- The Washington Times - Friday, February 4, 2005


President Bush will ask Congress for $419.3 billion for the Pentagon for next year, 4.8 percent more than this year’s spending, as the administration seeks to beef up and reshape the Army and Marine Corps for fighting terrorism.

The request will not include money for wars in Iraq and Afghanistan. Congress already has appropriated $25 billion for them this year, and the White House is planning to request another $80 billion soon.

The president plans to roll out his military spending proposal Monday as part of a roughly $2.5 trillion overall federal budget. But documents show that he will request $19.2 billion more for the Defense Department than its $400.1 billion budget this year.

The proposal will include restructuring and expanding the Army and adding more combat and support units for the Marine Corps. It reflects Defense Secretary Donald H. Rumsfeld’s efforts to transform The Cold War-style military into one that’s more rapidly deployable to fight terrorist groups.

Under Mr. Bush’s plan, defense spending would grow gradually, hitting $502.3 billion by 2011.

The proposal, according to one of the documents, supports the war on terrorism by “strengthening U.S. defense capabilities and keeping U.S. forces combat ready. It continues to implement lessons learned from ongoing operations in the war.”

Those include: “The need for flexible and adaptable joint military, strong special operations forces, highly responsive logistics and the best possible intelligence and communications capabilities.”

The plan calls for special operations forces, which the documents described as “critical to the fight against terrorism,” to add 1,200 troops and the forces would get $50 million to keep them from leaving the services.

The president also wants Congress to let him spend $750 million as he chooses to help Iraq, Afghanistan and U.S. allies opposing terrorism bolster their military and security forces. In the past, lawmakers have proven reluctant to give Mr. Bush unfettered control of such funds but have generally complied.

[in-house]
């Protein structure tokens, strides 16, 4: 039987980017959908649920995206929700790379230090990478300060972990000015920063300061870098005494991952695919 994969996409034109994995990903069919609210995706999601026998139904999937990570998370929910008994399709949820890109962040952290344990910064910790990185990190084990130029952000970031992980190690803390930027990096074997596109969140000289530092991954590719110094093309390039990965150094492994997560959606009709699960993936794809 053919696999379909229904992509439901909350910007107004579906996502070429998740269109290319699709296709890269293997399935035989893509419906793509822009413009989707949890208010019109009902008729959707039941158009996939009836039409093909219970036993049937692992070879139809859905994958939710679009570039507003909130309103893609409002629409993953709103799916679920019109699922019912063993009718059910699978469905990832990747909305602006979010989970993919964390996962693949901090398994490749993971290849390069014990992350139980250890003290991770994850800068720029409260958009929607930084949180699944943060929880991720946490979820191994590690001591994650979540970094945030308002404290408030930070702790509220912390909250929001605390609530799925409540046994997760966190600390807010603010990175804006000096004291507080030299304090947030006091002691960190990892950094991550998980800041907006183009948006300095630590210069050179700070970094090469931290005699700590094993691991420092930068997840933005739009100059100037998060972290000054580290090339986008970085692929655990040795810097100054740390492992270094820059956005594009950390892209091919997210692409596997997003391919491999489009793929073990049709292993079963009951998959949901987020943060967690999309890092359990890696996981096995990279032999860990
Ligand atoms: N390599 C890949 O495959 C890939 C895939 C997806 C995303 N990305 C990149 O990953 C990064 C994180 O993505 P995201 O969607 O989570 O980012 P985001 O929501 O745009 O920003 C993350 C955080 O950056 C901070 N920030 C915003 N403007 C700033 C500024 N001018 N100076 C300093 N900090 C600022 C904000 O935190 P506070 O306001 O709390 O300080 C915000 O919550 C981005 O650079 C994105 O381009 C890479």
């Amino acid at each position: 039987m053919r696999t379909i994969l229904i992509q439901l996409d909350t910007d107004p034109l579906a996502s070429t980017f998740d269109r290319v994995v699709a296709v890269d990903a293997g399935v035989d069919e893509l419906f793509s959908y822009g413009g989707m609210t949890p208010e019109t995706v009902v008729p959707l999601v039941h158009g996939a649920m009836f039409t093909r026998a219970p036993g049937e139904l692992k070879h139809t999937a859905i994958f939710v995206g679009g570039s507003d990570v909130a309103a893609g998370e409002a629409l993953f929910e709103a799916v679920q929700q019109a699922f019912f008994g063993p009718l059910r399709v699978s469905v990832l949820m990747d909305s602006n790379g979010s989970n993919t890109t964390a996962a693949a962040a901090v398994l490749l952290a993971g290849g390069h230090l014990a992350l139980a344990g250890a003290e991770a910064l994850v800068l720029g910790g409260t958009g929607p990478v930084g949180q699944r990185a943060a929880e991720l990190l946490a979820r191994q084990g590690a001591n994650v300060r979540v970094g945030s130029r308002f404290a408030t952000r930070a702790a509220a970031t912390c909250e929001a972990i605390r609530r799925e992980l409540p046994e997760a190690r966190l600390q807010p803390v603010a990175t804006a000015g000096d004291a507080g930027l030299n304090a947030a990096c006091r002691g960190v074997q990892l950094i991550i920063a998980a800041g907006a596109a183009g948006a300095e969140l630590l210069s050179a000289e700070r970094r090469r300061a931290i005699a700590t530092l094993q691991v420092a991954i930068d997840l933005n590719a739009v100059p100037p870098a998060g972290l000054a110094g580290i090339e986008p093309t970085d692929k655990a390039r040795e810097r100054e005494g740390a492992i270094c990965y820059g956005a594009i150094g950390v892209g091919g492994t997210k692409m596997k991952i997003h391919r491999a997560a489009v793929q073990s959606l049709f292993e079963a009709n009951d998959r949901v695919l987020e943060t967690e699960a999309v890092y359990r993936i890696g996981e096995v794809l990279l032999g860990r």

Overall, the proposal calls for the Navy, Marines and Air Force to receive extra funds next year, but the Army’s budget would take a $300 million reduction to $100 billion even though it’s bearing the brunt of the costs and fighting in Iraq and Afghanistan. However, the $80 billion Mr. Bush plans to request for Iraq and Afghanistan is expected to be tilted heavily toward the Army.

The president plans to propose $1.6 billion to fight chemical and biological threats next year and $9.9 billion over the next five years. And, he would allocate $9.5 billion for homeland security activities next year and $147.8 billion for training, maintenance and other “readiness” programs.

Despite the overall military increase, the Pentagon’s account for purchasing new weapons would incur a $100 million cut next year to $78 billion. The proposal underscores how huge federal deficits are affecting even the Defense Department, long one of Mr. Bush’s top priorities.

More than half the total defense increase — $10.8 billion — would be for training, maintenance and other costs associated with keeping the military ready for action. Most of the rest would go for military salaries and construction of bases and housing.

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